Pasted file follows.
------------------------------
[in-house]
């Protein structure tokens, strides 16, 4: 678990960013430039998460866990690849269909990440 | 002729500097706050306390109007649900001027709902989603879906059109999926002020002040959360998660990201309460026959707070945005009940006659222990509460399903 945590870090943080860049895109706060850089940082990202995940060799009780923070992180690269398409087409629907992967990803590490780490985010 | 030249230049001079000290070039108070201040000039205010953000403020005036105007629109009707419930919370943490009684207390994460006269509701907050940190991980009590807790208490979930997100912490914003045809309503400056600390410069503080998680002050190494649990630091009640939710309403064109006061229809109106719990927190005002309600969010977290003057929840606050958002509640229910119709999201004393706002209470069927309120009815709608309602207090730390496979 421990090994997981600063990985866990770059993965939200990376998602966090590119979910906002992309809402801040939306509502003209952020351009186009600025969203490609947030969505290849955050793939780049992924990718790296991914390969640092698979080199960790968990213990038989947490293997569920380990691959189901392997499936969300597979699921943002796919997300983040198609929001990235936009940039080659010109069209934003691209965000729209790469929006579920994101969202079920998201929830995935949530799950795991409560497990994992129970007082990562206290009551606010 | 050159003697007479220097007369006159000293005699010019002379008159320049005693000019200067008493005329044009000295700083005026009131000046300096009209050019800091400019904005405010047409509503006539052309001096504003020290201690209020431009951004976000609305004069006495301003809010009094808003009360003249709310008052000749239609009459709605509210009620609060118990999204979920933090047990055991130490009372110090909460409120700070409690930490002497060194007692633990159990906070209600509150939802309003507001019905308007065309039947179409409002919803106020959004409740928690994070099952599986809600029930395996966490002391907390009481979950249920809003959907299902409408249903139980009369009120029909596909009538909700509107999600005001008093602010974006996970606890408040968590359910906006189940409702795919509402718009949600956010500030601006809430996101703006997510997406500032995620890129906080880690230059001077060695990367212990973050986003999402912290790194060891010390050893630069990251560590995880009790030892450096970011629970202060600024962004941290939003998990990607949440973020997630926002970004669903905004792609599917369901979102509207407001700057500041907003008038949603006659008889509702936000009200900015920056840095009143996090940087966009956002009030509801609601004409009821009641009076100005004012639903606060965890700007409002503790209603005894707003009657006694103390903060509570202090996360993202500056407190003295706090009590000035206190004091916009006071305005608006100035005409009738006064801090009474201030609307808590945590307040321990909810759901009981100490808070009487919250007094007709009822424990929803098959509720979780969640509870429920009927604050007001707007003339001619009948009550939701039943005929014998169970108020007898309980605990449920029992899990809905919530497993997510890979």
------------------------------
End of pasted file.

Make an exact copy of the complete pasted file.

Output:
[in-house]
């Protein structure tokens, strides 16, 4: 678990960013430039998460866990690849269909990440 | 002729500097706050306390109007649900001027709902989603879906059109999926002020002040959360998660990201309460026959707070945005009940006659222990509460399903 945590870090943080860049895109706060850089940082990202995940060799009780923070992180690269398409087409629907992967990803590490780490985010 | 030249230049001079000290070039108070201040000039205010953000403020005036105007629109009707419930919370943490009684207390994460006269509701907050940190991980009590807790208490979930997100912490914003045809309503400056600390410069503080998680002050190494649990630091009640939710309403064109006061229809109106719990927190005002309600969010977290003057929840606050958002509640229910119709999201004393706002209470069927309120009815709608309602207090730390496979 421990090994997981600063990985866990770059993965939200990376998602966090590119979910906002992309809402801040939306509502003209952020351009186009600025969203490609947030969505290849955050793939780049992924990718790296991914390969640092698979080199960790968990213990038989947490293997569920380990691959189901392997499936969300597979699921943002796919997300983040198609929001990235936009940039080659010109069209934003691209965000729209790469929006579920994101969202079920998201929830995935949530799950795991409560497990994992129970007082990562206290009551606010 | 050159003697007479220097007369006159000293005699010019002379008159320049005693000019200067008493005329044009000295700083005026009131000046300096009209050019800091400019904005405010047409509503006539052309001096504003020290201690209020431009951004976000609305004069006495301003809010009094808003009360003249709310008052000749239609009459709605509210009620609060118990999204979920933090047990055991130490009372110090909460409120700070409690930490002497060194007692633990159990906070209600509150939802309003507001019905308007065309039947179409409002919803106020959004409740928690994070099952599986809600029930395996966490002391907390009481979950249920809003959907299902409408249903139980009369009120029909596909009538909700509107999600005001008093602010974006996970606890408040968590359910906006189940409702795919509402718009949600956010500030601006809430996101703006997510997406500032995620890129906080880690230059001077060695990367212990973050986003999402912290790194060891010390050893630069990251560590995880009790030892450096970011629970202060600024962004941290939003998990990607949440973020997630926002970004669903905004792609599917369901979102509207407001700057500041907003008038949603006659008889509702936000009200900015920056840095009143996090940087966009956002009030509801609601004409009821009641009076100005004012639903606060965890700007409002503790209603005894707003009657006694103390903060509570202090996360993202500056407190003295706090009590000035206190004091916009006071305005608006100035005409009738006064801090009474201030609307808590945590307040321990909810759901009981100490808070009487919250007094007709009822424990929803098959509720979780969640509870429920009927604050007001707007003339001619009948009550939701039943005929014998169970108020007898309980605990449920029992899990809905919530497993997510890979």